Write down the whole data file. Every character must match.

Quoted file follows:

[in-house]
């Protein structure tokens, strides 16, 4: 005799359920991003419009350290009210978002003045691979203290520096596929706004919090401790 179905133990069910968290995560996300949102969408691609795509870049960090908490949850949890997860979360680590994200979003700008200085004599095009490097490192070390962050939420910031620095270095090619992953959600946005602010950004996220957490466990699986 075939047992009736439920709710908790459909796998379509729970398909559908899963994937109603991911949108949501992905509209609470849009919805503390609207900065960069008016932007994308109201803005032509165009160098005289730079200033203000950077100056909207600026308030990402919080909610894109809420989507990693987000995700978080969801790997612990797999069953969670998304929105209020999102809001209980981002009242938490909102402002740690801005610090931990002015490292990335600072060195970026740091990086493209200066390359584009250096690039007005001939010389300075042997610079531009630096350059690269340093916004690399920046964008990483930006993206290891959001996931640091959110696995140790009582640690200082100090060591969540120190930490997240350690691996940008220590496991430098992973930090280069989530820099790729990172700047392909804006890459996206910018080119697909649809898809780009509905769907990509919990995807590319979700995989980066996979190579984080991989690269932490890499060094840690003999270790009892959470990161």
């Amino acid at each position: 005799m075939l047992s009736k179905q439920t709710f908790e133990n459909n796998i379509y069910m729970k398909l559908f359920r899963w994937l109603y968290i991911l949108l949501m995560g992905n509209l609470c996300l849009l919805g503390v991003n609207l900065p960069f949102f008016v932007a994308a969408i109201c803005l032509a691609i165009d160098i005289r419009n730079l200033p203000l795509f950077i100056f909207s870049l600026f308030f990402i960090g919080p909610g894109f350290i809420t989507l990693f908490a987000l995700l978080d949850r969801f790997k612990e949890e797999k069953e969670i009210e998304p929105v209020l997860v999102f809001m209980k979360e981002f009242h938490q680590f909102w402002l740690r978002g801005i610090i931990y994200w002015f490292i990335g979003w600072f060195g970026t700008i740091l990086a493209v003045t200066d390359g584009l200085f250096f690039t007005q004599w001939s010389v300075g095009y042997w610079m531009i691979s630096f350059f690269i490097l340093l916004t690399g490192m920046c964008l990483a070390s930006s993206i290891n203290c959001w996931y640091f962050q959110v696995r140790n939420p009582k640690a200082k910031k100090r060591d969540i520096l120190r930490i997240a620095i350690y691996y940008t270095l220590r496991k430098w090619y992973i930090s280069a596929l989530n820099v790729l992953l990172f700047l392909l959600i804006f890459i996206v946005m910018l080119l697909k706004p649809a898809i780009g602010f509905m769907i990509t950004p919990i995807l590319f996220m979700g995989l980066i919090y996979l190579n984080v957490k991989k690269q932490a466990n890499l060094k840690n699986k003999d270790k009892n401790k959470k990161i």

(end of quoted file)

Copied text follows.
[in-house]
């Protein structure tokens, strides 16, 4: 005799359920991003419009350290009210978002003045691979203290520096596929706004919090401790 179905133990069910968290995560996300949102969408691609795509870049960090908490949850949890997860979360680590994200979003700008200085004599095009490097490192070390962050939420910031620095270095090619992953959600946005602010950004996220957490466990699986 075939047992009736439920709710908790459909796998379509729970398909559908899963994937109603991911949108949501992905509209609470849009919805503390609207900065960069008016932007994308109201803005032509165009160098005289730079200033203000950077100056909207600026308030990402919080909610894109809420989507990693987000995700978080969801790997612990797999069953969670998304929105209020999102809001209980981002009242938490909102402002740690801005610090931990002015490292990335600072060195970026740091990086493209200066390359584009250096690039007005001939010389300075042997610079531009630096350059690269340093916004690399920046964008990483930006993206290891959001996931640091959110696995140790009582640690200082100090060591969540120190930490997240350690691996940008220590496991430098992973930090280069989530820099790729990172700047392909804006890459996206910018080119697909649809898809780009509905769907990509919990995807590319979700995989980066996979190579984080991989690269932490890499060094840690003999270790009892959470990161």
């Amino acid at each position: 005799m075939l047992s009736k179905q439920t709710f908790e133990n459909n796998i379509y069910m729970k398909l559908f359920r899963w994937l109603y968290i991911l949108l949501m995560g992905n509209l609470c996300l849009l919805g503390v991003n609207l900065p960069f949102f008016v932007a994308a969408i109201c803005l032509a691609i165009d160098i005289r419009n730079l200033p203000l795509f950077i100056f909207s870049l600026f308030f990402i960090g919080p909610g894109f350290i809420t989507l990693f908490a987000l995700l978080d949850r969801f790997k612990e949890e797999k069953e969670i009210e998304p929105v209020l997860v999102f809001m209980k979360e981002f009242h938490q680590f909102w402002l740690r978002g801005i610090i931990y994200w002015f490292i990335g979003w600072f060195g970026t700008i740091l990086a493209v003045t200066d390359g584009l200085f250096f690039t007005q004599w001939s010389v300075g095009y042997w610079m531009i691979s630096f350059f690269i490097l340093l916004t690399g490192m920046c964008l990483a070390s930006s993206i290891n203290c959001w996931y640091f962050q959110v696995r140790n939420p009582k640690a200082k910031k100090r060591d969540i520096l120190r930490i997240a620095i350690y691996y940008t270095l220590r496991k430098w090619y992973i930090s280069a596929l989530n820099v790729l992953l990172f700047l392909l959600i804006f890459i996206v946005m910018l080119l697909k706004p649809a898809i780009g602010f509905m769907i990509t950004p919990i995807l590319f996220m979700g995989l980066i919090y996979l190579n984080v957490k991989k690269q932490a466990n890499l060094k840690n699986k003999d270790k009892n401790k959470k990161i």